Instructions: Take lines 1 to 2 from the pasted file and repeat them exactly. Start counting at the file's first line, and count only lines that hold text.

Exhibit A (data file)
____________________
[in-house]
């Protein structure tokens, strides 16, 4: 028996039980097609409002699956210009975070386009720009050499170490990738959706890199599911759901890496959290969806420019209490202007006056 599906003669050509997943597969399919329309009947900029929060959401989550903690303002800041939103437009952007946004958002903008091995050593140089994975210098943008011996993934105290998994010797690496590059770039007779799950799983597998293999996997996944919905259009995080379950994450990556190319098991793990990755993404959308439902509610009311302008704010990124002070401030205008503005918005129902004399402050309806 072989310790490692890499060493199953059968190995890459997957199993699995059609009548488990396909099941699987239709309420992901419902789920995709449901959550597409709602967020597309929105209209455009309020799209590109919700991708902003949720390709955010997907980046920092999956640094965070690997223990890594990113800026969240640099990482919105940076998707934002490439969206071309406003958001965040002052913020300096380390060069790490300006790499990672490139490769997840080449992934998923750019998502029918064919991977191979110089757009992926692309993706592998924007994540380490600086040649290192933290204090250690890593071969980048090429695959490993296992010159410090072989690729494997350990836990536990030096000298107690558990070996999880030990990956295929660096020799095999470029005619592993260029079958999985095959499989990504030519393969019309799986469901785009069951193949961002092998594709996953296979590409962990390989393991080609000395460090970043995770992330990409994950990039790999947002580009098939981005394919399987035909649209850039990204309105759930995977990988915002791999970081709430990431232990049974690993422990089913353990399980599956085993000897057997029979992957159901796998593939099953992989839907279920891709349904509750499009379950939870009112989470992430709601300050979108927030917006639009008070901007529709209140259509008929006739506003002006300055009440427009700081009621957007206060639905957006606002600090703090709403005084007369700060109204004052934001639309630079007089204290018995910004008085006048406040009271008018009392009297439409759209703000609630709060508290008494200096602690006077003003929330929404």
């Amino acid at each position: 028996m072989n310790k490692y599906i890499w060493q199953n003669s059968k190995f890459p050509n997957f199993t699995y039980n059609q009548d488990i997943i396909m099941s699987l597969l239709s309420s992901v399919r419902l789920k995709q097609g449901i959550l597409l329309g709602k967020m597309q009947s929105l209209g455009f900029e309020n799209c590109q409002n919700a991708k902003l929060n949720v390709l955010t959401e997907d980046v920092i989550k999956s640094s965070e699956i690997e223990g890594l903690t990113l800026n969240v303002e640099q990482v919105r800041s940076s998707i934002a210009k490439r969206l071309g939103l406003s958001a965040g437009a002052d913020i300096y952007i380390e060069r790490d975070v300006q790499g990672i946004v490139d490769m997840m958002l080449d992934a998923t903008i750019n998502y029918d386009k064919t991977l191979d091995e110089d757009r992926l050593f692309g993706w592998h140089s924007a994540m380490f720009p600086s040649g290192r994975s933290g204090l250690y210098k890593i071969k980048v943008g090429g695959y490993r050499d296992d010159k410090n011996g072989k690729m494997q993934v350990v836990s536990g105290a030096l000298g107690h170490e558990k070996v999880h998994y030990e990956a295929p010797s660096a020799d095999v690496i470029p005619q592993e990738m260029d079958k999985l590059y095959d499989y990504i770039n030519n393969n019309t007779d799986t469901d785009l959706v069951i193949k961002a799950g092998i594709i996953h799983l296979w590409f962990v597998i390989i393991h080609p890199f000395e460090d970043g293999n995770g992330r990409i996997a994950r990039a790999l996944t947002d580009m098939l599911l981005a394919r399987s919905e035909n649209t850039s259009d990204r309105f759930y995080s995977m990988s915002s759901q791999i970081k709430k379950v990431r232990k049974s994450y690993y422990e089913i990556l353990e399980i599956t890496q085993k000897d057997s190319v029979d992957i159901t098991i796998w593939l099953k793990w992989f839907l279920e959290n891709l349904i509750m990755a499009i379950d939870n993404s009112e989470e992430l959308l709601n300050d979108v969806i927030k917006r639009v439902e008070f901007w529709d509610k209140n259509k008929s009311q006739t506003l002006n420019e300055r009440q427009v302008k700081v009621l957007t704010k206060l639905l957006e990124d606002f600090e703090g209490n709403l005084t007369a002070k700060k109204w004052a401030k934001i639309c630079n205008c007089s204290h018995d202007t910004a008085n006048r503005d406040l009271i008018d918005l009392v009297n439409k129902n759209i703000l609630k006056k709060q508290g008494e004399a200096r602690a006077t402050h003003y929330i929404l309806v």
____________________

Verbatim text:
[in-house]
């Protein structure tokens, strides 16, 4: 028996039980097609409002699956210009975070386009720009050499170490990738959706890199599911759901890496959290969806420019209490202007006056 599906003669050509997943597969399919329309009947900029929060959401989550903690303002800041939103437009952007946004958002903008091995050593140089994975210098943008011996993934105290998994010797690496590059770039007779799950799983597998293999996997996944919905259009995080379950994450990556190319098991793990990755993404959308439902509610009311302008704010990124002070401030205008503005918005129902004399402050309806 072989310790490692890499060493199953059968190995890459997957199993699995059609009548488990396909099941699987239709309420992901419902789920995709449901959550597409709602967020597309929105209209455009309020799209590109919700991708902003949720390709955010997907980046920092999956640094965070690997223990890594990113800026969240640099990482919105940076998707934002490439969206071309406003958001965040002052913020300096380390060069790490300006790499990672490139490769997840080449992934998923750019998502029918064919991977191979110089757009992926692309993706592998924007994540380490600086040649290192933290204090250690890593071969980048090429695959490993296992010159410090072989690729494997350990836990536990030096000298107690558990070996999880030990990956295929660096020799095999470029005619592993260029079958999985095959499989990504030519393969019309799986469901785009069951193949961002092998594709996953296979590409962990390989393991080609000395460090970043995770992330990409994950990039790999947002580009098939981005394919399987035909649209850039990204309105759930995977990988915002791999970081709430990431232990049974690993422990089913353990399980599956085993000897057997029979992957159901796998593939099953992989839907279920891709349904509750499009379950939870009112989470992430709601300050979108927030917006639009008070901007529709209140259509008929006739506003002006300055009440427009700081009621957007206060639905957006606002600090703090709403005084007369700060109204004052934001639309630079007089204290018995910004008085006048406040009271008018009392009297439409759209703000609630709060508290008494200096602690006077003003929330929404």